I often wonder if choosing such an obscure name for my business was such a great idea. To the uninitiated it doesn’t smack of anything to do with furniture making, hand tools or even woodworking. It does however attract a certain amount of interest and when pressed if the interested party hasn’t glazed over within the first 30 seconds of asking the question, I can usually guarantee we’ll have more than a little in common.
It’s a two or maybe even a three part answer really as the logo has been with me since the early 90’s, pretty much unchanged. My workshop at the time was located in an old brewery occupied by a dozen or so creatives of which one was a firm of graphic designers. After drawing in mid air what a dovetail looked like this is what they came up with. I’ve been cutting perfectly imperfect dovetails ever since and grateful for it.
The Lowfat hails from a turn of events in 2015 that had me making, at rather short notice, a simplified version of a Roubo bench for an article that appeared in the August issue of Furniture & Cabinetmaking by David Barron. David had submitted plans, text and pictures for three separate benches but in his haste to leave for a show in the US he accidentally uploaded a folder of low res images and deleted all the high res ones from his camera. With David out of the country and committed to running the article I decided to replicate some of the images using soft wood sourced from my local timber merchant. A couple of days into the project it dawned on me that it could be a realistic option and ran the article with a ‘low fat’ alternative. Lowfat Roubo was born.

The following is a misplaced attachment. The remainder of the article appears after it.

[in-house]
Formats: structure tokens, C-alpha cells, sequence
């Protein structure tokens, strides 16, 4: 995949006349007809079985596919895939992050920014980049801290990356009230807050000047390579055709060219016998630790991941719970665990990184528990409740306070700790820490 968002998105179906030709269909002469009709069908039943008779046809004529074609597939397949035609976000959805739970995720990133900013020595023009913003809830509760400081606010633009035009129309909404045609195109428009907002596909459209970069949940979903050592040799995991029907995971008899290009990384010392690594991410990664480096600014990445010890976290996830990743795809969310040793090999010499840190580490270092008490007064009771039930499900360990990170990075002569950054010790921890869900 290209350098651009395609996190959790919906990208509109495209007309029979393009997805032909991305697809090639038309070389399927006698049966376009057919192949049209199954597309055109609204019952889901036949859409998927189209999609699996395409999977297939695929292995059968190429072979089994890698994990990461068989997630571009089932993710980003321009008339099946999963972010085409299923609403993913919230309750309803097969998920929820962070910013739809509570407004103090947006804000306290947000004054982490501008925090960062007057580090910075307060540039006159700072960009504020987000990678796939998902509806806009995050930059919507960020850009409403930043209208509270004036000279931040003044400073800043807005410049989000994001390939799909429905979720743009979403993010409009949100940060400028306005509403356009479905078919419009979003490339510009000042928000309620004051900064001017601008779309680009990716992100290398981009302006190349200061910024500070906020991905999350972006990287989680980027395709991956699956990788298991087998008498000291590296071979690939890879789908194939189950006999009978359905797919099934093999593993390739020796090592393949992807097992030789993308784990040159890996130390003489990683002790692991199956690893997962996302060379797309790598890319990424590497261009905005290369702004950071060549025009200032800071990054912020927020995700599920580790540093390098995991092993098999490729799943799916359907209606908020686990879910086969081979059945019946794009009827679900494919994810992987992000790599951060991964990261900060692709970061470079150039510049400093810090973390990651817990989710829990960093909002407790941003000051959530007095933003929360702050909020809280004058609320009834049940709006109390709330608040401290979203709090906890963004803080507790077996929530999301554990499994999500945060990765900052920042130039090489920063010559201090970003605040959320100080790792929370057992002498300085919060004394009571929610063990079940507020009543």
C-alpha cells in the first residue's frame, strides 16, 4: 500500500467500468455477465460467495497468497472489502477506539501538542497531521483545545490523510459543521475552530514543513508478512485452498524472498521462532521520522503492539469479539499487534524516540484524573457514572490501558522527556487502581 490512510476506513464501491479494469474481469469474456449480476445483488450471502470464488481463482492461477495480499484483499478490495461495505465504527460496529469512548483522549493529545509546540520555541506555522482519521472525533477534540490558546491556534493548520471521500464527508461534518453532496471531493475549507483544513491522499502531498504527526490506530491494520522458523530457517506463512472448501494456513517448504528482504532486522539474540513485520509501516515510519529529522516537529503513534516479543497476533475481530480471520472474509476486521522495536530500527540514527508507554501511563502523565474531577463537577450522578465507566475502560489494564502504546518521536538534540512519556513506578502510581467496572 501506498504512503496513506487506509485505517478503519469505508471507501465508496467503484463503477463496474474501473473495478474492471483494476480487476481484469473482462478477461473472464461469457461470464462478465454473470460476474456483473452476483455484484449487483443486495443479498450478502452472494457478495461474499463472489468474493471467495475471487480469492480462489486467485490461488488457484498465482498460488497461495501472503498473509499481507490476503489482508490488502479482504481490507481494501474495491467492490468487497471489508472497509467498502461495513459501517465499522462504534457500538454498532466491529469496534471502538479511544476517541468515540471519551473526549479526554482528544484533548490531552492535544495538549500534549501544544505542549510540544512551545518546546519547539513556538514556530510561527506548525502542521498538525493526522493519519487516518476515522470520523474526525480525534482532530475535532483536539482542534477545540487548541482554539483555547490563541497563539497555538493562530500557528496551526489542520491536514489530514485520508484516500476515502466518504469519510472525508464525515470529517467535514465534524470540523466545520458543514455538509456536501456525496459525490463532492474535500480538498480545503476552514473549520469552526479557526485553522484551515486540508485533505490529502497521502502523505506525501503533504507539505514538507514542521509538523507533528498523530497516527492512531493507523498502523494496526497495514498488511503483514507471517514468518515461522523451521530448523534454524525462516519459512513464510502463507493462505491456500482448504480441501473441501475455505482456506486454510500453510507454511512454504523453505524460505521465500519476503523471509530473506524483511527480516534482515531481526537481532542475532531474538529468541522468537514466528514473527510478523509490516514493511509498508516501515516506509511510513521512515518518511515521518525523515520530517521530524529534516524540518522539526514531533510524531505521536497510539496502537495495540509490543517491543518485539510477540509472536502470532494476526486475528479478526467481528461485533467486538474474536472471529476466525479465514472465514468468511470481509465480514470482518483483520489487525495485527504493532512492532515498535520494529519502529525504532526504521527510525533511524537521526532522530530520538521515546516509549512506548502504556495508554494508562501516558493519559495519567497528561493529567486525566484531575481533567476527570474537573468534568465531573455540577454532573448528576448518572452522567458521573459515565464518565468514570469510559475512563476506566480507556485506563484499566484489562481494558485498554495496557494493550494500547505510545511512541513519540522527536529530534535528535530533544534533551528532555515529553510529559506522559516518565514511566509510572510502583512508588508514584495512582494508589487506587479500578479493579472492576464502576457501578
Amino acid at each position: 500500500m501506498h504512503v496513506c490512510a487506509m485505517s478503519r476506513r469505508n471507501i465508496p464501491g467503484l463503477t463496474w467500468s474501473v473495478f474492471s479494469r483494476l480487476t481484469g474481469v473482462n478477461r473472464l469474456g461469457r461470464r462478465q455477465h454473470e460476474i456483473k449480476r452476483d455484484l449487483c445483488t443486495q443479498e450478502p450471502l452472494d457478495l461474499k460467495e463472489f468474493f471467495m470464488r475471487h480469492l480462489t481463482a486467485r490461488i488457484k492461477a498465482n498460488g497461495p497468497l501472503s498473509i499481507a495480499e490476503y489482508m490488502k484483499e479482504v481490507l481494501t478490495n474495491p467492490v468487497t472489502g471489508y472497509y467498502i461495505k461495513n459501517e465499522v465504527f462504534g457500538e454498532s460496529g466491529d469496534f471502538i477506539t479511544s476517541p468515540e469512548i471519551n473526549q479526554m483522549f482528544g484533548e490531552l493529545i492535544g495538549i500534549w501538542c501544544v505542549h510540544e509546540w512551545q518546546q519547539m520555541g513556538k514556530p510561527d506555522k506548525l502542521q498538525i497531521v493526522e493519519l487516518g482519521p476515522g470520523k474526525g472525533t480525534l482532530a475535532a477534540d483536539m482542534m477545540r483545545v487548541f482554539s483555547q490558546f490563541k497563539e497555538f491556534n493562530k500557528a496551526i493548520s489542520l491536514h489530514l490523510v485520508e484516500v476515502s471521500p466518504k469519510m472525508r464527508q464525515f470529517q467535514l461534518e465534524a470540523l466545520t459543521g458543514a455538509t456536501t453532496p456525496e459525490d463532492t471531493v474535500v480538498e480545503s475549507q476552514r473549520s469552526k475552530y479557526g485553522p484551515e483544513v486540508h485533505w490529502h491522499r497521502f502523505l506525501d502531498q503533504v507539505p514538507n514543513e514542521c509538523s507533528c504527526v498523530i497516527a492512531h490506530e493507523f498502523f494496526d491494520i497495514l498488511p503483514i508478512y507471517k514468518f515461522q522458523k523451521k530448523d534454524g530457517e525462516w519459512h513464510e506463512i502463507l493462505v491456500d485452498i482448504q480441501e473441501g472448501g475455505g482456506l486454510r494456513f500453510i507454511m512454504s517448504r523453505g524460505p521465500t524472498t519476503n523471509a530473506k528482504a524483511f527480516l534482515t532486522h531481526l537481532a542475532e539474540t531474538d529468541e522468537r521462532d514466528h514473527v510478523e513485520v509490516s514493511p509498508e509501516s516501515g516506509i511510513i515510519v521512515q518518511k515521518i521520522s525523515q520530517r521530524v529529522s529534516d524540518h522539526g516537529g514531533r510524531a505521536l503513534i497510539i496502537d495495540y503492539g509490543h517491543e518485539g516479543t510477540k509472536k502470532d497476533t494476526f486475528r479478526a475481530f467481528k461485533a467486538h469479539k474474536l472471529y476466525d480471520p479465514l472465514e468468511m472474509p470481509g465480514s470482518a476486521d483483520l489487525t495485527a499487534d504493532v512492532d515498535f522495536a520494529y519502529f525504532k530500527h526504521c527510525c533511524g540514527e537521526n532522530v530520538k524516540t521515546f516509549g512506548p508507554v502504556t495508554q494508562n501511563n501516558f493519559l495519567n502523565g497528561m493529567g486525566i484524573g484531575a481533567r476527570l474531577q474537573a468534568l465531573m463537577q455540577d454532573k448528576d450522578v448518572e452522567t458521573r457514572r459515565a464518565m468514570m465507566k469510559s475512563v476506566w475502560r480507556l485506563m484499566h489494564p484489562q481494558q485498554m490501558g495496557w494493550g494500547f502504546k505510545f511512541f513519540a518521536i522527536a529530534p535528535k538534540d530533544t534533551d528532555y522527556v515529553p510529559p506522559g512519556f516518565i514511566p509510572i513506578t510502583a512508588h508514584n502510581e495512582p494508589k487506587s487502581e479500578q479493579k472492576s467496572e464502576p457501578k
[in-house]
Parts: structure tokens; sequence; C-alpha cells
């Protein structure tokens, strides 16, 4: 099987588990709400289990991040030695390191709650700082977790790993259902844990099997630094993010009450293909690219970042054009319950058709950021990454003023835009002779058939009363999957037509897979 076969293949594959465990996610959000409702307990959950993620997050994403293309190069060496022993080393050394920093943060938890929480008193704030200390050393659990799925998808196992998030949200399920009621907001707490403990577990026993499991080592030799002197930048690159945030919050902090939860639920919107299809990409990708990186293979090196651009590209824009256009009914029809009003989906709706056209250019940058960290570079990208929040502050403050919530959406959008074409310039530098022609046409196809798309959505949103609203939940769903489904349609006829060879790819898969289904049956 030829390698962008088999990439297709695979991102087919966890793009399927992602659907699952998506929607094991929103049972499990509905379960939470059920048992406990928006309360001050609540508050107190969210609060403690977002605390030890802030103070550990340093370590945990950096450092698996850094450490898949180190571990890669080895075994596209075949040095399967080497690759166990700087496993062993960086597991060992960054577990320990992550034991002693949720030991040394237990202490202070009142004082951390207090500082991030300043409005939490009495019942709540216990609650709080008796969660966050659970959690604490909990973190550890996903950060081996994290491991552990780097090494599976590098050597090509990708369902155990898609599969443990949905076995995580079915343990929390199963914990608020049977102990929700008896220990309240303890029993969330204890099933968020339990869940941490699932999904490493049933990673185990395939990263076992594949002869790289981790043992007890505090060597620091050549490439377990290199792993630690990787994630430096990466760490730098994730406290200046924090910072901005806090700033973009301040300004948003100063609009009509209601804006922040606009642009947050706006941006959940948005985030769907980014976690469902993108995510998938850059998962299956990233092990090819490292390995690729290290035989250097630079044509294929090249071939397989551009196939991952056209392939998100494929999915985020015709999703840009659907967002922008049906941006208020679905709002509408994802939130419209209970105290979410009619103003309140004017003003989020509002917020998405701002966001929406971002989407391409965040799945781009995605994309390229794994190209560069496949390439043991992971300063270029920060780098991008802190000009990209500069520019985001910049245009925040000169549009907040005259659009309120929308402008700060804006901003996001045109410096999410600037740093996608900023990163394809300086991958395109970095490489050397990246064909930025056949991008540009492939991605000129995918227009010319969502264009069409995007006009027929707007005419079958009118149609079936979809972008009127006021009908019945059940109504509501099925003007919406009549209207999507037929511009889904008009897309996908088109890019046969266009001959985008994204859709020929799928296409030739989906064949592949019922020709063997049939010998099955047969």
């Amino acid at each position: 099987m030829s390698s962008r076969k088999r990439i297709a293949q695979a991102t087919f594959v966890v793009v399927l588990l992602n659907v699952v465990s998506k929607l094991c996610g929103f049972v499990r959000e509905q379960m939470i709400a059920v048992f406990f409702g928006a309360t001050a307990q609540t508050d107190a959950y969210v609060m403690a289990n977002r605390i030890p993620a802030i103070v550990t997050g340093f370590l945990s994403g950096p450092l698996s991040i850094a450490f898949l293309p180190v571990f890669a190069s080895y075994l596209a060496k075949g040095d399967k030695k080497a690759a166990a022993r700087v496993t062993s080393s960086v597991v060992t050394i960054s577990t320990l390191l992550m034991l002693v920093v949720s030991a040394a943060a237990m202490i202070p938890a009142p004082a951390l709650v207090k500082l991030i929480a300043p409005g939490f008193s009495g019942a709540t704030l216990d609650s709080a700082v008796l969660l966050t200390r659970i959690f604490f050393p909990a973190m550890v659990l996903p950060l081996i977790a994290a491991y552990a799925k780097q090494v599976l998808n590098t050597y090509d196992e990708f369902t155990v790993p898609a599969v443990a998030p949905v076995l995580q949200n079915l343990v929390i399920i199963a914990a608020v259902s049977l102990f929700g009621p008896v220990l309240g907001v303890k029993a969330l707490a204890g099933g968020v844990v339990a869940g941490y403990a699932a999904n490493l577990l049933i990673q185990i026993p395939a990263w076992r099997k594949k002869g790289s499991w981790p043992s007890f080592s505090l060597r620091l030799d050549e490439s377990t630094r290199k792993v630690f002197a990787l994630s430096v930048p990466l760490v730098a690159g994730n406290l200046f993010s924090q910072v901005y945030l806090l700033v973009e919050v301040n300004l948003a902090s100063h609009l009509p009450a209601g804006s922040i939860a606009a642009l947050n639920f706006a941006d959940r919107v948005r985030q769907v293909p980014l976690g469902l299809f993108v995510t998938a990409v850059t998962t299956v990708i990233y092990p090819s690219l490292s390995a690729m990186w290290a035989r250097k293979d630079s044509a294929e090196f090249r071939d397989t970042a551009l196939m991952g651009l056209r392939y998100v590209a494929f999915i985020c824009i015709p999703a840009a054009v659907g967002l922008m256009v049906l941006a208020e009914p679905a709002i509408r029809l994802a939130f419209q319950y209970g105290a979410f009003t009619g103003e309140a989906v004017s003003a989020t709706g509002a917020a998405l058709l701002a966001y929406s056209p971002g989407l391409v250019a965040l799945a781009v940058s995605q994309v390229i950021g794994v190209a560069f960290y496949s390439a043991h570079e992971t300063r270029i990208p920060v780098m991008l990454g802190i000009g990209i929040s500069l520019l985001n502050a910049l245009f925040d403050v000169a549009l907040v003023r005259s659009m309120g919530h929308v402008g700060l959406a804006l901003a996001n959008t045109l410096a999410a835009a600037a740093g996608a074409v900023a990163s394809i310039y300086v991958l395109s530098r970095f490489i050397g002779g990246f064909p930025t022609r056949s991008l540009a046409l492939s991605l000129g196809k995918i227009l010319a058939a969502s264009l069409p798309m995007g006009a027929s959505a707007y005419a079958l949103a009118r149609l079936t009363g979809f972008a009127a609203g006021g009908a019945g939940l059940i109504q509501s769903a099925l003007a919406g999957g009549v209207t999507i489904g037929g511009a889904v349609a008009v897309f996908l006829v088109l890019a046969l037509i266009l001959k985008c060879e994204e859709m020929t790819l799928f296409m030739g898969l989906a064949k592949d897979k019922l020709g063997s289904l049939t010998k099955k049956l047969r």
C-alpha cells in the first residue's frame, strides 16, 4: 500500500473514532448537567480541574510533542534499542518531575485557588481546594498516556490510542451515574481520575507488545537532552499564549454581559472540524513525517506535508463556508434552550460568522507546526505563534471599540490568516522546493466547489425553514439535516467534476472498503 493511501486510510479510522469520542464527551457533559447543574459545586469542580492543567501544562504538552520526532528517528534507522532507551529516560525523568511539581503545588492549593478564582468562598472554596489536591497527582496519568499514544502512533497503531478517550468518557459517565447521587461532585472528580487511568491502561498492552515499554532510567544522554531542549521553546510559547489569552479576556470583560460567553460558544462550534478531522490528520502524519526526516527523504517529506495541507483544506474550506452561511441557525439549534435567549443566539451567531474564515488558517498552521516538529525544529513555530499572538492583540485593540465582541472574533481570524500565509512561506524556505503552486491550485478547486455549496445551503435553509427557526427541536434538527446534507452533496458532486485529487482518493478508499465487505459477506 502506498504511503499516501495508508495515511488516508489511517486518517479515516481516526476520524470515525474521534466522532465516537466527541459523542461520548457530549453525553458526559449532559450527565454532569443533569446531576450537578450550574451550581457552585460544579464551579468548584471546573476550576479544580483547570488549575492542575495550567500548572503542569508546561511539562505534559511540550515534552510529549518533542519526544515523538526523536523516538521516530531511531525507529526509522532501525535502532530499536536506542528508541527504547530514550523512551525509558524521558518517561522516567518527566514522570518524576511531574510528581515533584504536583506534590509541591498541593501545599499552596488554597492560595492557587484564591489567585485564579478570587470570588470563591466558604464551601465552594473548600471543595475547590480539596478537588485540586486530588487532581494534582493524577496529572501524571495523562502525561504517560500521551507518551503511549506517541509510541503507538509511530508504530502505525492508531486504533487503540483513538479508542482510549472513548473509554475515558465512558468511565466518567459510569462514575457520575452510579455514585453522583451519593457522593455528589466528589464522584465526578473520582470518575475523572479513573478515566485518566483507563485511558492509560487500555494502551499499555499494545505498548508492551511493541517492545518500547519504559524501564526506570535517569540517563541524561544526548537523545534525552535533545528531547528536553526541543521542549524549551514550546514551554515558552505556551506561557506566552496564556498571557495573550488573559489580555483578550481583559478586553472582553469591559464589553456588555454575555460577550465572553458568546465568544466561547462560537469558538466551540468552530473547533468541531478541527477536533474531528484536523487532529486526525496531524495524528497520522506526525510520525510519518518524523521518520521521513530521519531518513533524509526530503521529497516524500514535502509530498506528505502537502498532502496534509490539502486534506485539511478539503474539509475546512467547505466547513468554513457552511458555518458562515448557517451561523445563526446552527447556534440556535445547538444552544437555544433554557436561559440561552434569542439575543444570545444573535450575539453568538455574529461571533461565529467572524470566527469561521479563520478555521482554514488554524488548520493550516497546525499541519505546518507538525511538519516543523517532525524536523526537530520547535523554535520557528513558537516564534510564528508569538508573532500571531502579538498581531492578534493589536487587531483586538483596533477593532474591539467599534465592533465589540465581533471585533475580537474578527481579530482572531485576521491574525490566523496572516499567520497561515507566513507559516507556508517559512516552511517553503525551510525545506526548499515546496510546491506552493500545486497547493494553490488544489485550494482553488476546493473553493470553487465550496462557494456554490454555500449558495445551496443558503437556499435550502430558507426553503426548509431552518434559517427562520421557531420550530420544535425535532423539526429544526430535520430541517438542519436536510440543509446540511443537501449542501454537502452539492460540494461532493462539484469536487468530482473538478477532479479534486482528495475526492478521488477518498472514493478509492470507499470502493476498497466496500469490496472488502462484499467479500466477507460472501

The phrase, along with the concept of slimming down a process in order to make it more approachable struck a chord; those two words summed up my approach to furniture making perfectly at a time when things were getting way more complicated than they needed to be. But that’s another story.
This latest version was the result of yet another series of serendipitous events. Asked by a customer to sign a marking gauge for him I agreed to look into the idea of doing so with something more permanent than a Sharpie. And when Ed and Claire Sutton of Firstlightworks announced they were getting into the laser cutting business I jumped at the chance to have them work up my logo. This image is one that Claire took to see if I liked it. I did and it looks even better in the flesh. A fresh line of marking gauges complete with logo are in the making and should be available in the next couple of weeks.